Dr.Carson praises God for his accomplishments in life. God, he says, can take people from any circumstances and "make them into anything." He cites his life as living proof of one's ability to overcome obstacles, with determination and the help of and faith in God. His personal relationship with God developed through his association with the Seventh Day Adventist Church, which his mother joined shortly after her divorce, when Dr. Carson was eight-years-old. Today, he and his family are active members of the church.   

Dr. Carson prays and reads the Bible every day, praying as well before every surgery. God, he says, seeks to empower human beings. To know God's will, and benefit from His guidance, one must enter into a relationship with Him. In interviews with the media, in his books, and before audiences, he thanks and praises God for his abilities to help children and their families. His hand-eye coordination, essential for a brain surgeon, is a gift from God, he says, but one he was fortunate to discover and develop. He calls upon all individuals to search for their callings in life, and to seek answers and strength in God.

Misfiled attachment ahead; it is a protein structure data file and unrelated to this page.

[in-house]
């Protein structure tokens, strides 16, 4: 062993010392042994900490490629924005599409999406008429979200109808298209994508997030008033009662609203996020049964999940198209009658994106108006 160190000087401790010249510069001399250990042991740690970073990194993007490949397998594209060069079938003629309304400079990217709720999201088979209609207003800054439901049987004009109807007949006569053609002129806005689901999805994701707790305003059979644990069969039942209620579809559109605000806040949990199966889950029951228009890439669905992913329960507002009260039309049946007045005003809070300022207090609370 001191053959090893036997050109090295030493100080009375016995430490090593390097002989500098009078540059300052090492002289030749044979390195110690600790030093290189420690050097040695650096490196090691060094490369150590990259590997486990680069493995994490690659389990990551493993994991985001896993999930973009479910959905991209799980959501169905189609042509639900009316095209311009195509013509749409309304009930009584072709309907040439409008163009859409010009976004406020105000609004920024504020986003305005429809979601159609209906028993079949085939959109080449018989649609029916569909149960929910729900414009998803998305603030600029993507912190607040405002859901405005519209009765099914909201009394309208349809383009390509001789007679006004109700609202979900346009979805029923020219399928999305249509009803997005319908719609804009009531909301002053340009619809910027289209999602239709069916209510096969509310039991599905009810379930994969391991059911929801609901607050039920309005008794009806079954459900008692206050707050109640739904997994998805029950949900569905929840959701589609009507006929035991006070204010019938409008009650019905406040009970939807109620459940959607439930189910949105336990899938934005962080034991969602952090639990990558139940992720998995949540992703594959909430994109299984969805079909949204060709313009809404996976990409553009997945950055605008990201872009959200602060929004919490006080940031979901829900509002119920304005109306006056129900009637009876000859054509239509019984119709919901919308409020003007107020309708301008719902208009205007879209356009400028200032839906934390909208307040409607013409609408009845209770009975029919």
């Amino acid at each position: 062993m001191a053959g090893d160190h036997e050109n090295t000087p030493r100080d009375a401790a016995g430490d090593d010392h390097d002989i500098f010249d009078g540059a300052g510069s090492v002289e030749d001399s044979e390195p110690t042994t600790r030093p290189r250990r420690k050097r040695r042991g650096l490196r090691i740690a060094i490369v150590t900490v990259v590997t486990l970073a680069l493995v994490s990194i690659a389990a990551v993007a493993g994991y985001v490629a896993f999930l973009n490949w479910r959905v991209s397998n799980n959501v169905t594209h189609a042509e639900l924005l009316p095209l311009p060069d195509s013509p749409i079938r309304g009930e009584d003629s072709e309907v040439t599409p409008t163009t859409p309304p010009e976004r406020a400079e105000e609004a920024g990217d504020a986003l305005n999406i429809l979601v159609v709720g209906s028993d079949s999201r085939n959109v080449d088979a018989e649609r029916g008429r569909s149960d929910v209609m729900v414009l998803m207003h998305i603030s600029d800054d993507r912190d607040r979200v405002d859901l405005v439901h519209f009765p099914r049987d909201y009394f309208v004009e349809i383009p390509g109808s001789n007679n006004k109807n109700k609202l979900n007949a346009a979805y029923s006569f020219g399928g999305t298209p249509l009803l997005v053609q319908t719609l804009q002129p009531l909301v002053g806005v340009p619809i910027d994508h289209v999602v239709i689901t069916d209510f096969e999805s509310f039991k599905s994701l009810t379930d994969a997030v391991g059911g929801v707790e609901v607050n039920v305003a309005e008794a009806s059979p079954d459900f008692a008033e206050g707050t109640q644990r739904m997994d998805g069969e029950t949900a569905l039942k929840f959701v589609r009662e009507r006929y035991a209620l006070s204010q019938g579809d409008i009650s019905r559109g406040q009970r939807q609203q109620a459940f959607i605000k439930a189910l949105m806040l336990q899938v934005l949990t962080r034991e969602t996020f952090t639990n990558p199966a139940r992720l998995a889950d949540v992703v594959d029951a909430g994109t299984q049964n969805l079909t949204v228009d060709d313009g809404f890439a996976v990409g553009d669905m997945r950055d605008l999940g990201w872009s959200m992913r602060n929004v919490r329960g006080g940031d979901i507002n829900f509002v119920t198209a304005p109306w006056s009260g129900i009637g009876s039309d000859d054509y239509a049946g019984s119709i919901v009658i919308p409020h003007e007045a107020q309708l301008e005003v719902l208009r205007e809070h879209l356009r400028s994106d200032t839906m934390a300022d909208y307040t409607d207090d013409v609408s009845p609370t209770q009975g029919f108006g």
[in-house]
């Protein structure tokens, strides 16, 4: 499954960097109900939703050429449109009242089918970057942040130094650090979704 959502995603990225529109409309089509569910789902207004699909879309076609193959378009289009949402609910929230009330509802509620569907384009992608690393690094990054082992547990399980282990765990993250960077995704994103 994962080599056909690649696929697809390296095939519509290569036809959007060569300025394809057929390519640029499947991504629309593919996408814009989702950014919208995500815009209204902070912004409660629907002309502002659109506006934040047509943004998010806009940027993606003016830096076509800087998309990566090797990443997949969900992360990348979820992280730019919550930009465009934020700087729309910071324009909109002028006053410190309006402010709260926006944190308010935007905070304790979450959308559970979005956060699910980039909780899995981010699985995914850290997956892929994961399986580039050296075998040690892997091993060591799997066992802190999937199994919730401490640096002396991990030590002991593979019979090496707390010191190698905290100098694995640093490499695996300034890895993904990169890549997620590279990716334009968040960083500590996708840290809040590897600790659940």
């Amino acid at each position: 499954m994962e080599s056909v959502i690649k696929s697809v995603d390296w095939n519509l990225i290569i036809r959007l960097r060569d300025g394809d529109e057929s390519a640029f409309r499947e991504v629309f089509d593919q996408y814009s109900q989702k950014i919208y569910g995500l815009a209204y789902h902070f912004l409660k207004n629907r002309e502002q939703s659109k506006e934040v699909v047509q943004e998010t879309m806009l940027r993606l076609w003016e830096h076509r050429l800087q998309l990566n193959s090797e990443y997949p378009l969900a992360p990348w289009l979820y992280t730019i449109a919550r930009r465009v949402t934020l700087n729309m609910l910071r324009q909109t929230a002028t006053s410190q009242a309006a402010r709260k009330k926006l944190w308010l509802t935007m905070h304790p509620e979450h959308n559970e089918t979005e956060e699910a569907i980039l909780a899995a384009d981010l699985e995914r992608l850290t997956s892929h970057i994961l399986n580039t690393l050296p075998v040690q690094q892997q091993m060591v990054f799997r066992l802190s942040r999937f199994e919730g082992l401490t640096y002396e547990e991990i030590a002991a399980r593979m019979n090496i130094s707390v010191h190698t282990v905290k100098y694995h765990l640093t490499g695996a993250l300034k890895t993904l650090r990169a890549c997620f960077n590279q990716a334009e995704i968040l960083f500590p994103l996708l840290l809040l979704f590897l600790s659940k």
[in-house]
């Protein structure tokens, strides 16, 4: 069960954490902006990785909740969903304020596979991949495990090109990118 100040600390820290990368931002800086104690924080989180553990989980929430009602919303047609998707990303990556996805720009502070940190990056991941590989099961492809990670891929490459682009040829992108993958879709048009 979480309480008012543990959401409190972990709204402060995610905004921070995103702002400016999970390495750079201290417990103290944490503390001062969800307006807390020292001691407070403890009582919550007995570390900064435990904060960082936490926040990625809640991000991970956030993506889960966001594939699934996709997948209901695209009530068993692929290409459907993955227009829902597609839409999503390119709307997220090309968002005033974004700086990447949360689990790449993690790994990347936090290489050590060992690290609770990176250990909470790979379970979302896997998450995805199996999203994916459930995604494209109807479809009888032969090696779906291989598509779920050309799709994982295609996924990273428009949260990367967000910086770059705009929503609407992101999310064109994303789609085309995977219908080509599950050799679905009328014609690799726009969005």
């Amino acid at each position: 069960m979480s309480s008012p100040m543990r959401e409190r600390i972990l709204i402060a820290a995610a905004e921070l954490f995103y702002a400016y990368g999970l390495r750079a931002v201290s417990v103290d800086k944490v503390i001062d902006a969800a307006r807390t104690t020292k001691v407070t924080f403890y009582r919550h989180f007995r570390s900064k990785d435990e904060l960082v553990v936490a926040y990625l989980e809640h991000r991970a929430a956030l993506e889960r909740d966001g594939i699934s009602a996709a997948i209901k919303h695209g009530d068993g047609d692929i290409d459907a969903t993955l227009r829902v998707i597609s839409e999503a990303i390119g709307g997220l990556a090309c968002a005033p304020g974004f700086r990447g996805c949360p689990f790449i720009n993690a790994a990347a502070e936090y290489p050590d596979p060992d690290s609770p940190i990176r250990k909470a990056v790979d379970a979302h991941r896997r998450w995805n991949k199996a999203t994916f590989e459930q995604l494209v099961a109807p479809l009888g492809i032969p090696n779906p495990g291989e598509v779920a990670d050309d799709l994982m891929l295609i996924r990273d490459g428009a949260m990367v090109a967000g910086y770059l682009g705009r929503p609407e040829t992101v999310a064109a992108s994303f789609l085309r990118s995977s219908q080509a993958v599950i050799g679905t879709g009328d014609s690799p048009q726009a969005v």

Benjamin S. Carson, Sr., M.D., had a childhood dream of becoming a physician. Growing up in a single parent home with dire poverty, poor grades, a horrible temper, and low self-esteem appeared to preclude the realization of that dream until his mother, with only a third-grade education, challenged her sons to strive for excellence.

Young Ben persevered and today is a full professor of neurosurgery, oncology, plastic surgery, and pediatrics at the Johns Hopkins Medical Institutions, where he has directed pediatric neurosurgery for nearly a quarter of a century.